REVIEW: TANK | CHAOS Ensemble

Nick Maclaine and Izzy McDonald, image by Very Serious
Nick Maclaine and Izzy McDonald, image by Very Serious

TANK

Reviewed by Rhys Tarling

18.10.16

TANK is a curious production. The adorably whimsical set design (Sara Chirichilli) and the candy-coloured lighting (Scott McArdle) bely a show that’s agitated, dark, and filled with dread. The basic premise: four fish (Izzy McDonald, Geordie Crawley, Tristan McInnes, and Nick Maclaine) occupy a tiny tank that’s fast becoming uninhabitable.

Exacerbated by terrible conditions like low oxygen and claustrophobia, and coupled with each fish being devoured by their own neurosis, that by the time an inevitable murder occurs – a gruesome scene upon where every excruciating gasp and moan is lingered on to uncomfortable effect – it’s a relief. But of course the relief eventually gives way to quiet musings on the futility of survival if survival comes down to living in a cage forever. To steal a quote from a Kurt Vonnegut work, “So it goes.”

Writer/director Daley King has crafted an ambitious play, chronicling no less than the total breakdown of a fragile society (albeit a small one) and the existential anxiety that comes with an indifferent or absent god. The themes are woven in with a kind of half-hearted inelegance, but on the other hand, that half-hearted inelegance serves to fuel TANK‘s inherent cruelty and thesis that for many creatures, life is brutal, stupid,  and without answers.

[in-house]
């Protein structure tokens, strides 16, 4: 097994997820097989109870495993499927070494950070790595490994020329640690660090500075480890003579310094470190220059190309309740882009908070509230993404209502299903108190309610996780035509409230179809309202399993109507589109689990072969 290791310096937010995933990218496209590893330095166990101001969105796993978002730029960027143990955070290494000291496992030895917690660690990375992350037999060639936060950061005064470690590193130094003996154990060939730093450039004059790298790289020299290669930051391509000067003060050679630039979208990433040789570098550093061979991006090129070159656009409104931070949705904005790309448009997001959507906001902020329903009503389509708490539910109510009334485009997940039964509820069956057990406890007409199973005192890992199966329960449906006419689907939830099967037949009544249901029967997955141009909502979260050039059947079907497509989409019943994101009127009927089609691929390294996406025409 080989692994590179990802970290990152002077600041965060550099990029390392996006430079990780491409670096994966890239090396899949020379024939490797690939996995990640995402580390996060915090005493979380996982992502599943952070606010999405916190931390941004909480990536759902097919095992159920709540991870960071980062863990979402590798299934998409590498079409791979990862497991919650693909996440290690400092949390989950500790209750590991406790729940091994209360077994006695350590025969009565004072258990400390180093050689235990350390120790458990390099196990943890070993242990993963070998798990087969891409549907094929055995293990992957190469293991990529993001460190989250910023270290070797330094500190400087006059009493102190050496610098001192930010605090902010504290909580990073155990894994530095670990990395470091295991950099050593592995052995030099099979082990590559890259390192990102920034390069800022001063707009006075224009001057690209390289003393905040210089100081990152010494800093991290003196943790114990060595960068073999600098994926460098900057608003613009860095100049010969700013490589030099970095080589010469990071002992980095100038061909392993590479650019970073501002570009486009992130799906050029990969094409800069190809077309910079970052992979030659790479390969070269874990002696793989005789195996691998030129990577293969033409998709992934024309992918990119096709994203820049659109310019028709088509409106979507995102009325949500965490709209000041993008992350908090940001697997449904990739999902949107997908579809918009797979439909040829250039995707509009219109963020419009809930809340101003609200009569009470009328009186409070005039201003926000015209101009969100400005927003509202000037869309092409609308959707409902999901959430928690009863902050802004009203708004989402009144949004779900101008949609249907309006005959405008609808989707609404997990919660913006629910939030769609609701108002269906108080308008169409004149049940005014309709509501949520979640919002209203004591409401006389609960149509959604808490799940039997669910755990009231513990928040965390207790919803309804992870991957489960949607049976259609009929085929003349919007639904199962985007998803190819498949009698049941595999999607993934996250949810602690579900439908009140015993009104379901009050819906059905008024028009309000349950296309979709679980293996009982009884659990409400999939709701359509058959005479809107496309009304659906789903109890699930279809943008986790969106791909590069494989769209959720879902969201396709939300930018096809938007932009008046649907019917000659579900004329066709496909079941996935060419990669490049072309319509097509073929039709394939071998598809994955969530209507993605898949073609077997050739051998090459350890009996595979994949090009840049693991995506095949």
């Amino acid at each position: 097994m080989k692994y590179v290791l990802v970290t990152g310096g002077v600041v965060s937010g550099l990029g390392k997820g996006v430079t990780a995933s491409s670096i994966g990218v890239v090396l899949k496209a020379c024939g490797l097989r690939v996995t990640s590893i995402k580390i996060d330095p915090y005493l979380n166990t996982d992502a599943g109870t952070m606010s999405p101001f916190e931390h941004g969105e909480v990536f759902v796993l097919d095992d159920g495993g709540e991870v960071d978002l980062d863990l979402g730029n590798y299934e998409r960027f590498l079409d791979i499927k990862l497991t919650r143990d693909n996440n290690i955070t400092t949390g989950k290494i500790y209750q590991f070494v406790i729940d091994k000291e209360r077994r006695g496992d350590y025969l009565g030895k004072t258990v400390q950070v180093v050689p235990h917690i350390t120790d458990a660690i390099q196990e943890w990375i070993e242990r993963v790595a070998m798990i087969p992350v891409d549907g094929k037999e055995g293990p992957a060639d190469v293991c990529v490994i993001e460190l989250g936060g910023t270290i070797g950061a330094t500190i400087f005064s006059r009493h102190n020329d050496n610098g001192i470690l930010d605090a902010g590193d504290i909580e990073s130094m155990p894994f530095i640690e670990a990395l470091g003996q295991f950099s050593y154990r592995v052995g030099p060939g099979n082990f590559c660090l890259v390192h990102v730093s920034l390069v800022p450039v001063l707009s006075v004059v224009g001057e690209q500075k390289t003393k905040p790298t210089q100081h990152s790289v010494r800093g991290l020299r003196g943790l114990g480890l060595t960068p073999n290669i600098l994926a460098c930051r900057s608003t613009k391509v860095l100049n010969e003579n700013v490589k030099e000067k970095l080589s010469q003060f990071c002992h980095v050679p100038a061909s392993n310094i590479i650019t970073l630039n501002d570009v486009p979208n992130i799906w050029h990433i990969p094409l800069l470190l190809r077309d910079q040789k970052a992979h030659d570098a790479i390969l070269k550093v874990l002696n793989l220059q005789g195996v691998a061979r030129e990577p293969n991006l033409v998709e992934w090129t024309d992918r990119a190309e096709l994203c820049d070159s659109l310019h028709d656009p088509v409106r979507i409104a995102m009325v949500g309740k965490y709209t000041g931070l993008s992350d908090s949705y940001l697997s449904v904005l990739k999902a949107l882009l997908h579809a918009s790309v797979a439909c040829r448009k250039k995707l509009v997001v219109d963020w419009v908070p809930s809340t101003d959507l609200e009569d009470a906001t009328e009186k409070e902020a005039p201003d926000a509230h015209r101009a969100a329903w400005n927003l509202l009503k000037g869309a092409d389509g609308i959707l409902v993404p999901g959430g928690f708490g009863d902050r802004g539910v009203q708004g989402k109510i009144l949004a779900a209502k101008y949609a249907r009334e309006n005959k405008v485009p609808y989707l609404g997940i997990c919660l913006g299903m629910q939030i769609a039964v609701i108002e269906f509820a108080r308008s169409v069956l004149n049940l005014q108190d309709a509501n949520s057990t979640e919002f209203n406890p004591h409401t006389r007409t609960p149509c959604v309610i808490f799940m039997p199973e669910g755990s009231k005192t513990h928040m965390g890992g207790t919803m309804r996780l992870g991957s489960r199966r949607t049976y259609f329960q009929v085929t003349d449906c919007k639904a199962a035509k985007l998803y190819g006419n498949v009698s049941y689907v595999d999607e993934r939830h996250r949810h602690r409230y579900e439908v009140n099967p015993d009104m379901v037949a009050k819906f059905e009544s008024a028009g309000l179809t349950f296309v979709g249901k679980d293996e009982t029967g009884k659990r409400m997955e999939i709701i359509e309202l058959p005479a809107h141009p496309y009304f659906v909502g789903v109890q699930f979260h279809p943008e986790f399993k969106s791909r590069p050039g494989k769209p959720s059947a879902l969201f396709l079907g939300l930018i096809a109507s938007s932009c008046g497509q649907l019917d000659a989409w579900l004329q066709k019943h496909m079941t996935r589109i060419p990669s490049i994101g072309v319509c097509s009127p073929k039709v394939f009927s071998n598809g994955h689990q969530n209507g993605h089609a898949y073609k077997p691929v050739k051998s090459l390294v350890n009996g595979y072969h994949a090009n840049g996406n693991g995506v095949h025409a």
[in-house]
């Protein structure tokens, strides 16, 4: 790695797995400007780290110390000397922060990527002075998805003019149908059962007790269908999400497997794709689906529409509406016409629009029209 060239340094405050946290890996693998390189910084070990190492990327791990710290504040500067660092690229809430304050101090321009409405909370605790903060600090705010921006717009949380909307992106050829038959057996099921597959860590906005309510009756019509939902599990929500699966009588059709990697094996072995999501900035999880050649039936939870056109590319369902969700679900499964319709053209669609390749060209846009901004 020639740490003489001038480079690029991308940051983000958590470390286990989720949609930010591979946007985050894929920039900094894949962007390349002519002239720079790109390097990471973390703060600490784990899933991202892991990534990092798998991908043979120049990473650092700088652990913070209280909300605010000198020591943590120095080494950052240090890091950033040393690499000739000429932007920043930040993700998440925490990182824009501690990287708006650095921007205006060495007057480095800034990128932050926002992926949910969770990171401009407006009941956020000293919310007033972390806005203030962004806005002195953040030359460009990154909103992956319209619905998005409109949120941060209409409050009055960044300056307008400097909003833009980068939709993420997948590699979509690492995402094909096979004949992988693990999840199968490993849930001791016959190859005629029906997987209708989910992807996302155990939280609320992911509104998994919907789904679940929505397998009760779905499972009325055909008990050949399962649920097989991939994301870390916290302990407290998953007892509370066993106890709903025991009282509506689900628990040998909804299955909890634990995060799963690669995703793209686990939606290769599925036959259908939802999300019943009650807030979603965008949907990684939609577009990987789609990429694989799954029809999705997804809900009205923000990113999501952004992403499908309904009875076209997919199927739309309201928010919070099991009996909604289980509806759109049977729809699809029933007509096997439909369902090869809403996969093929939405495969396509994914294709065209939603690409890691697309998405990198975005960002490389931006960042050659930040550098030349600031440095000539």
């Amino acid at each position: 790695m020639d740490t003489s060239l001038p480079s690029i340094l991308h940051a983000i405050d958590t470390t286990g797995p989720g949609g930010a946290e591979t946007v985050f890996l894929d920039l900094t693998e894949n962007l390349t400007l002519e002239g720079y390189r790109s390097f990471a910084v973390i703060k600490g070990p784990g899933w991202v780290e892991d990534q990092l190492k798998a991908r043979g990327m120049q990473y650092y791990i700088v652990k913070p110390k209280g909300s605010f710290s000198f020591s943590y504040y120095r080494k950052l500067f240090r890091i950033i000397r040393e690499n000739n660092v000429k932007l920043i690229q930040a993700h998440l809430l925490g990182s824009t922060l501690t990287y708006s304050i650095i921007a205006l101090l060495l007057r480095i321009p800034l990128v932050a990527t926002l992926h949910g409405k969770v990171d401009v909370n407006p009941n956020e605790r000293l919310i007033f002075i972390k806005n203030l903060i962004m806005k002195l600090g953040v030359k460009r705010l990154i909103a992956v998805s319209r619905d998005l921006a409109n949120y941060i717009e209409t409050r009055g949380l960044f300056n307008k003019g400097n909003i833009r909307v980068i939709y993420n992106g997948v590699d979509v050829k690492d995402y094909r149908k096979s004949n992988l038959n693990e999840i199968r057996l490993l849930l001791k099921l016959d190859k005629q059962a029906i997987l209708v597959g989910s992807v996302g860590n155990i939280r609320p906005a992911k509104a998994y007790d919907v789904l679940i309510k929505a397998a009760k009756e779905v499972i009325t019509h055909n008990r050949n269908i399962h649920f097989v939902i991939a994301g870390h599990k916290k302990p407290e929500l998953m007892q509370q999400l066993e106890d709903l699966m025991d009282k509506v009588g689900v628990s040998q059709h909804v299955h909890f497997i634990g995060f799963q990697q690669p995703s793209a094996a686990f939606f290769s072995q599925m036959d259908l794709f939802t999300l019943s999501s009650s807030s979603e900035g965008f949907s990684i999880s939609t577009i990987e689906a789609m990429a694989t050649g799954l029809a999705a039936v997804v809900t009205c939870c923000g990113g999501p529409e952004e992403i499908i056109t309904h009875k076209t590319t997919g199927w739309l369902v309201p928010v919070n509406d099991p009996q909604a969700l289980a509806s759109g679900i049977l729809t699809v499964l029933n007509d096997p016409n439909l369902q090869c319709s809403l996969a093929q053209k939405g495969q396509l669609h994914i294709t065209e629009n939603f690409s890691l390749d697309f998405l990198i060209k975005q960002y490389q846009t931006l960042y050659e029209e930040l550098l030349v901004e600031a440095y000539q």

So on its strange terms, TANK succeeds and the material is elevated by the great turns from all four of the actors. Nick Maclaine as Finn, the new and most unwelcome occupant, is the standout here. He comes across as both inquisitively affable and genuinely menacing, using those dark-eyed puppy dog saucers of his to command your attention for an entire scene.

Ostensibly billed as a dark comedy, TANK definitely favours ‘dark’ over ‘comedy’, although there are some delightful comic bits. For instance, when one fish, in hushed, scared tones, talks of the humans violently tapping on the glass, all four actors stop and gaze at the audience with a vacant hundred yard stare; a nice Brechtian touch. When the fourth fish is introduced into the tank, the ‘fish handshake’ greeting that ensues is genuinely startlingly funny. A few more surreal touches like that would have done much to alleviate the grimness that sometimes threatens to be overbearing.

 

RHYS TARLING

TANK runs at The Blue Room Theatre until 29 October at 8:30 pm. For more information and tickets, visit the Blue Room website here.

 

 

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